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28.02.2016 Feature Article

The Reason for High Divorce Rates in Ghana - Part I

The Reason for High Divorce Rates in Ghana - Part I
LISTEN FEB 28, 2016

Ewurama they called her. Born 1953 to a German accountant and Ghanaian nurse; baptized into Catholicism at an early age and educated as a sociologist and English major in the University Of Cape Coast. What a beautiful life she had lived. A remarkable woman by all standards; diligent, godly, submissive and supportive of her very wealthy husband. Ewurama had gone home, unfortunately, and left the rest for the living to conjecture. As I sat somber and reflective through the funeral service at Christ the King's Church, I fought back tears while pondering my own mortality, trying hard to not to be distracted by the grieving wails and groans emanating from the front pews. Sons, daughters, family members, church folks; all wept, for this remarkable woman of substance.

Buckle up. This is going to be the longest post I will make in 2016. But I dare you to read to the end. It might just change your life. If you seek questions about marriage, life, friends, meaning; all that and a bag of crispy chips, buckle up.

In the next paragraph, you will read the words of a loving daughter eulogizing her faithful deceased mother in the not-so recent past. This is not fiction. I have culled these very words from the Tributes section of the funeral brochure. My goal is not to leverage the grief of others for some sort of moral crusade, but to bring to the fore issues of contemporary relevance that has and continue to shape our social psyche and formation, for better or worse.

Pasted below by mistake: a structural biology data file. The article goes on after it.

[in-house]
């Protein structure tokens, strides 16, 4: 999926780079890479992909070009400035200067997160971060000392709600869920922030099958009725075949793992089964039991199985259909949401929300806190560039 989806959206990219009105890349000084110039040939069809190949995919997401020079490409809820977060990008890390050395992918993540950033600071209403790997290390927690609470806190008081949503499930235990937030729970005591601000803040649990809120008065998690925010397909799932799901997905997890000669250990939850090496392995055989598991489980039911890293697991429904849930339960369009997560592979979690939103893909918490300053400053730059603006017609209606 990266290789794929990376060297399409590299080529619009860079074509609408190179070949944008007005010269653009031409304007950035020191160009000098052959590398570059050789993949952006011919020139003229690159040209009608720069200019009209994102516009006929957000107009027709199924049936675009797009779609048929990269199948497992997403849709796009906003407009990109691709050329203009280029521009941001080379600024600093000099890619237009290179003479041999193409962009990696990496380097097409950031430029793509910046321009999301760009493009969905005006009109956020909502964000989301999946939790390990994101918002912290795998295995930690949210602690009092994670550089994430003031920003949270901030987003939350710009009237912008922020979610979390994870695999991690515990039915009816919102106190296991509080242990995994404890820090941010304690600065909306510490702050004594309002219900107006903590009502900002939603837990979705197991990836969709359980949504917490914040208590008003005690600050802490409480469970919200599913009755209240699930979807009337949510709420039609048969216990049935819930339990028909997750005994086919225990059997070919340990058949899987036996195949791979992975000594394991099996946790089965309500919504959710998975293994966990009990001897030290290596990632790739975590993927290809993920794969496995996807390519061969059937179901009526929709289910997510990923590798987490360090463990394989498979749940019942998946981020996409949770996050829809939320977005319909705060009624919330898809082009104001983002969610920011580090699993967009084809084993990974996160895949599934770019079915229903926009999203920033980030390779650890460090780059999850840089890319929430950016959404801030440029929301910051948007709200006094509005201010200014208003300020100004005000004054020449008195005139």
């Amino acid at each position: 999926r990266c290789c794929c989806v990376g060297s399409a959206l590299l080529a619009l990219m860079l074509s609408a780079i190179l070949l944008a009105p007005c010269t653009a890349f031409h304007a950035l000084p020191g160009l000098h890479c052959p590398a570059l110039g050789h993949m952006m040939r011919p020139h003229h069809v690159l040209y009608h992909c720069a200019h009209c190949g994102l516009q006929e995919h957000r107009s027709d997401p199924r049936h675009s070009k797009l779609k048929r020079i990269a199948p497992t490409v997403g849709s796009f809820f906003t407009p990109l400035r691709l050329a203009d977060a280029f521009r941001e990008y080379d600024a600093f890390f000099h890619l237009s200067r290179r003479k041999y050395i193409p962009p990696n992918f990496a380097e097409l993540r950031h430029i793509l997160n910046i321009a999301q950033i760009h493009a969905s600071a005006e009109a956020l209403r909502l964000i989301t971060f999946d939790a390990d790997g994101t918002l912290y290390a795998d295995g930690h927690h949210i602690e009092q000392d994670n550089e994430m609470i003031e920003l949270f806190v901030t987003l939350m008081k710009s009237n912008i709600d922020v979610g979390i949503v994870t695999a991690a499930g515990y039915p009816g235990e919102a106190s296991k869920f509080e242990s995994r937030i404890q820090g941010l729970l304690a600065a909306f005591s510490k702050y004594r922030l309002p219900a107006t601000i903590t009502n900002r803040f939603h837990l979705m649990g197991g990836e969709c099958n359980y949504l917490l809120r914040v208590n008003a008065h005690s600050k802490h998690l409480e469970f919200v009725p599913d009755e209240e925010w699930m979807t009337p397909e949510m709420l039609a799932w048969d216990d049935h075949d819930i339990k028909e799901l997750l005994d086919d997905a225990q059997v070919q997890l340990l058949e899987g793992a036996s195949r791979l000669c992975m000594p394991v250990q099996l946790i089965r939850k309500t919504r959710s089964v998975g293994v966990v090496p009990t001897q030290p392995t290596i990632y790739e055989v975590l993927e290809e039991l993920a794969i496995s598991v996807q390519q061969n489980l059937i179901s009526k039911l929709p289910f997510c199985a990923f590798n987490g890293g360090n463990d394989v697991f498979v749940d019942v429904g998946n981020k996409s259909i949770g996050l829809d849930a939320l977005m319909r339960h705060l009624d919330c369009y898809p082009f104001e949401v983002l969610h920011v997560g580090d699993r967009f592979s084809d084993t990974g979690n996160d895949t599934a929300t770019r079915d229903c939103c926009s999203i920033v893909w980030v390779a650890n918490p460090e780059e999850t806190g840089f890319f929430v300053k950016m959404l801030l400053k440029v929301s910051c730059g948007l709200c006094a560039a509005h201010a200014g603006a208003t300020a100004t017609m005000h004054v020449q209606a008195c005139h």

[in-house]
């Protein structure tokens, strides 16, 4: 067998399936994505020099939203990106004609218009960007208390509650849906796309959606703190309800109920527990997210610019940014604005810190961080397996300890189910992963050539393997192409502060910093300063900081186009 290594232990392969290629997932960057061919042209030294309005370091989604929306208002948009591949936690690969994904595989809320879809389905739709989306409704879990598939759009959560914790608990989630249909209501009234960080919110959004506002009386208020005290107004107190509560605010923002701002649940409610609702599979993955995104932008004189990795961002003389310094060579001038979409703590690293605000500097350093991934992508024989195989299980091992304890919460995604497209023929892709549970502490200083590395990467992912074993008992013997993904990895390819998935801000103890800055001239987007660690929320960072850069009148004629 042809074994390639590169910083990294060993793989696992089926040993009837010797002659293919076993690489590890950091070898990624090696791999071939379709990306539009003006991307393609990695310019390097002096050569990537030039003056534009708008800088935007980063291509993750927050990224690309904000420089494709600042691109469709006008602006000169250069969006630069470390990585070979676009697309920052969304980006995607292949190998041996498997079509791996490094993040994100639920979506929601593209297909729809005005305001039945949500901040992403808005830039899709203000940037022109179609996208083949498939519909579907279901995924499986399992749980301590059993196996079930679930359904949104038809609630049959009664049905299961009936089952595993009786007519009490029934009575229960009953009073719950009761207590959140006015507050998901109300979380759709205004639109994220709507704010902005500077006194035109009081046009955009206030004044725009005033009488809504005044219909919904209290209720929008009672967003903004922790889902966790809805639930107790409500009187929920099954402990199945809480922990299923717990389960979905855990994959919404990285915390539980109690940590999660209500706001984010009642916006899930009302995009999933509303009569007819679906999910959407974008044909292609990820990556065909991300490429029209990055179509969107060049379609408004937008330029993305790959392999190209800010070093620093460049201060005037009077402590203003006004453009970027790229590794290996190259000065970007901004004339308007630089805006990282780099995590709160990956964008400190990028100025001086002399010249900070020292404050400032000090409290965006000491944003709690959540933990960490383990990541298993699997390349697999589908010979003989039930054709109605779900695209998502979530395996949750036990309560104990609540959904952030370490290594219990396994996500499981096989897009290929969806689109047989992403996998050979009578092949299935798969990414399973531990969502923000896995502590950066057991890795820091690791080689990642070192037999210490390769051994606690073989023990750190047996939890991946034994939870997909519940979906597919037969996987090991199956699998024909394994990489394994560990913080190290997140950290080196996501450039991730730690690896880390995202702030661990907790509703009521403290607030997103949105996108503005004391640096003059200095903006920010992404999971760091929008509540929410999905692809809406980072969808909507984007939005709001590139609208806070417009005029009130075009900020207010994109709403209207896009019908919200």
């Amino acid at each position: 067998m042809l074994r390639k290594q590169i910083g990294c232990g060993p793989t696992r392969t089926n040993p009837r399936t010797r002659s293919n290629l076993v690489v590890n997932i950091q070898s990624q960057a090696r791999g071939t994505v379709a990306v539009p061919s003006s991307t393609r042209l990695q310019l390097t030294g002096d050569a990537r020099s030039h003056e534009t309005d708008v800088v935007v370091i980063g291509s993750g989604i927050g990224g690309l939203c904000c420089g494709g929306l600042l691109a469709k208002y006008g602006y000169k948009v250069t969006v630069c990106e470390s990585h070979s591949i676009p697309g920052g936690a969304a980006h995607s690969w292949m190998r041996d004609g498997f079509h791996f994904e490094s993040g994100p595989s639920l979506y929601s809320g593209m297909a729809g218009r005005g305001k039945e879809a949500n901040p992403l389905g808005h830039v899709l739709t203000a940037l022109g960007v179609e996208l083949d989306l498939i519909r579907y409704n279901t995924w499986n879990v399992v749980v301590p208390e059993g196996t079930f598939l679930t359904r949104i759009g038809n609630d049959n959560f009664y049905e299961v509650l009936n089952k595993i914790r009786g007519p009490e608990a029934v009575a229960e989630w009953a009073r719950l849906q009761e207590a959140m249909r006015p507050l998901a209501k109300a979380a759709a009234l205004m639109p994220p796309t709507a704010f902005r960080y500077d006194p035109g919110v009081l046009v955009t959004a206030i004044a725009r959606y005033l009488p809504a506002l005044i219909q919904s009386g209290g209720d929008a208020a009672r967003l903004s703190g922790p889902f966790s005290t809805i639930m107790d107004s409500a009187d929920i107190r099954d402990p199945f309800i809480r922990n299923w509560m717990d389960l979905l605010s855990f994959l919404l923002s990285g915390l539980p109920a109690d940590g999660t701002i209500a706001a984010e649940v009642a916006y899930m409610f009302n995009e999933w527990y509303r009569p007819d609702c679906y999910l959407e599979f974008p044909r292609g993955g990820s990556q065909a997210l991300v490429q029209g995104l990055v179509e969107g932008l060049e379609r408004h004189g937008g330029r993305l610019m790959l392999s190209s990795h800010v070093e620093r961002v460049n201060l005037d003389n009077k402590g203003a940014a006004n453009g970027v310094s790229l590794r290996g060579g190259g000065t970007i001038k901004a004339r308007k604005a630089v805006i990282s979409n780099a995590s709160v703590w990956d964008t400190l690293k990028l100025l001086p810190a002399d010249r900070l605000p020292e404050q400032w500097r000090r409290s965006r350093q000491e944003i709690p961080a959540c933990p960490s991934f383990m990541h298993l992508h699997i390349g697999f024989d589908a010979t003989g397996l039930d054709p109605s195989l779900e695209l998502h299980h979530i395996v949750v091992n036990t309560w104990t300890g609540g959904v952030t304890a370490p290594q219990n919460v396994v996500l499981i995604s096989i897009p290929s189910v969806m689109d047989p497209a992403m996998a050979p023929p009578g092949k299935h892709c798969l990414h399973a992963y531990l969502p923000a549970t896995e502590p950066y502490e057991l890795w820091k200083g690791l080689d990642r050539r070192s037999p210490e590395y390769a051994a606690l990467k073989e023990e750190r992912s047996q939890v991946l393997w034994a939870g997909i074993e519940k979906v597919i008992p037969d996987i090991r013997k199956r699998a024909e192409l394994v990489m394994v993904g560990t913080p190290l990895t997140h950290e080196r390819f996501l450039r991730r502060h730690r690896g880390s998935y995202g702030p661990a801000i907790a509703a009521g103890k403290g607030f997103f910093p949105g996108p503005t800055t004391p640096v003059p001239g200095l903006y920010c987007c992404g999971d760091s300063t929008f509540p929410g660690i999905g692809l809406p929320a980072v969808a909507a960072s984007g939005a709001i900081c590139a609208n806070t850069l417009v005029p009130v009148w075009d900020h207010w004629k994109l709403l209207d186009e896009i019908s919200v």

Angel, I choose to call her (for purposes of anonymity) wrote as her tribute, one of the most beautiful and thought provoking words ever to color the canvas of a human mind. Hear her:

"...When mama passed I spent a lot of time reminiscing about the yesterday’s we spent together. And then I spent a lot of time worrying about the tomorrows - wondering how I would survive without her. I soon realized, however, that my mother passing away was a grace from God - to help me understand the purpose of our temporary lives on earth. I often used to wonder what mama's purpose was. All I saw her doing was serving her husband and her family. I thought, ‘I get you, but there are other women leading global causes for child labor, African development, etc.’ I just could not grab, that God would bring someone to this earth just to be a wife and a mother. There had to be something more, I thought. Today, I see clearly what her purpose was – to bring all six of us up in the way of the Lord and to lead us to Him; to show us true meaning of a servant leader, a devoted wife and mother (concepts that appear to be totally lost in the world today); to be a blessing to others who need it, and to help the cause of the Church. And that is the most worthy purpose I can ever conceive now.” Source: Obituary brochure of ***(name withheld), p.25)

I promise you, not even the parenthesis in the above paragraph is mine; all this is verbatim, straight from the obituary brochure. I would give you two minutes to read and digest her tribute again. You done?